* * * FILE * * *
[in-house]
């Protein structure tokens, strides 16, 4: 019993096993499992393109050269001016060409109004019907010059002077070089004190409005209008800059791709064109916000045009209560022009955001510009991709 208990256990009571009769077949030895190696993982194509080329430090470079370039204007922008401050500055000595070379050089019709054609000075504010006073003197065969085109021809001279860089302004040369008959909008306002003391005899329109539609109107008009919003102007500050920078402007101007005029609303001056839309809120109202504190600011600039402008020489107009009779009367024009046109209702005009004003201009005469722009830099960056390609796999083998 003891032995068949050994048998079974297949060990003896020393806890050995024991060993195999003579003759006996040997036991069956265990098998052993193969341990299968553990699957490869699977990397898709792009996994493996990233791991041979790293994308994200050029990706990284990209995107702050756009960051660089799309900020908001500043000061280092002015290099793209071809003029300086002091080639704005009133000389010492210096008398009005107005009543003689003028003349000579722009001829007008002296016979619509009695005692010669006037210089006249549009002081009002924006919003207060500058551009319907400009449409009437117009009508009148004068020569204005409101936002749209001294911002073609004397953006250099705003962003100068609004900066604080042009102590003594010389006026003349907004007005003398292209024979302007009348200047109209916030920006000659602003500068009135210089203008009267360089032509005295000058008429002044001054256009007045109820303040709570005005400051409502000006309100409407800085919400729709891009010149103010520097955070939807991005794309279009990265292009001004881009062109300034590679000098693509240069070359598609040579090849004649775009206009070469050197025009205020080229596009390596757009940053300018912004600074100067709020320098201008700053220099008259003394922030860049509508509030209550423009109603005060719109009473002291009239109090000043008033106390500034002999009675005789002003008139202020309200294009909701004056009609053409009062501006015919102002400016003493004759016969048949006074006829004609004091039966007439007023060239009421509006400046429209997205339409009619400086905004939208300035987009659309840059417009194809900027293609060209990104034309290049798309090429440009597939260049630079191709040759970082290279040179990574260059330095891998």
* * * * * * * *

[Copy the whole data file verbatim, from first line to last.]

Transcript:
[in-house]
């Protein structure tokens, strides 16, 4: 019993096993499992393109050269001016060409109004019907010059002077070089004190409005209008800059791709064109916000045009209560022009955001510009991709 208990256990009571009769077949030895190696993982194509080329430090470079370039204007922008401050500055000595070379050089019709054609000075504010006073003197065969085109021809001279860089302004040369008959909008306002003391005899329109539609109107008009919003102007500050920078402007101007005029609303001056839309809120109202504190600011600039402008020489107009009779009367024009046109209702005009004003201009005469722009830099960056390609796999083998 003891032995068949050994048998079974297949060990003896020393806890050995024991060993195999003579003759006996040997036991069956265990098998052993193969341990299968553990699957490869699977990397898709792009996994493996990233791991041979790293994308994200050029990706990284990209995107702050756009960051660089799309900020908001500043000061280092002015290099793209071809003029300086002091080639704005009133000389010492210096008398009005107005009543003689003028003349000579722009001829007008002296016979619509009695005692010669006037210089006249549009002081009002924006919003207060500058551009319907400009449409009437117009009508009148004068020569204005409101936002749209001294911002073609004397953006250099705003962003100068609004900066604080042009102590003594010389006026003349907004007005003398292209024979302007009348200047109209916030920006000659602003500068009135210089203008009267360089032509005295000058008429002044001054256009007045109820303040709570005005400051409502000006309100409407800085919400729709891009010149103010520097955070939807991005794309279009990265292009001004881009062109300034590679000098693509240069070359598609040579090849004649775009206009070469050197025009205020080229596009390596757009940053300018912004600074100067709020320098201008700053220099008259003394922030860049509508509030209550423009109603005060719109009473002291009239109090000043008033106390500034002999009675005789002003008139202020309200294009909701004056009609053409009062501006015919102002400016003493004759016969048949006074006829004609004091039966007439007023060239009421509006400046429209997205339409009619400086905004939208300035987009659309840059417009194809900027293609060209990104034309290049798309090429440009597939260049630079191709040759970082290279040179990574260059330095891998």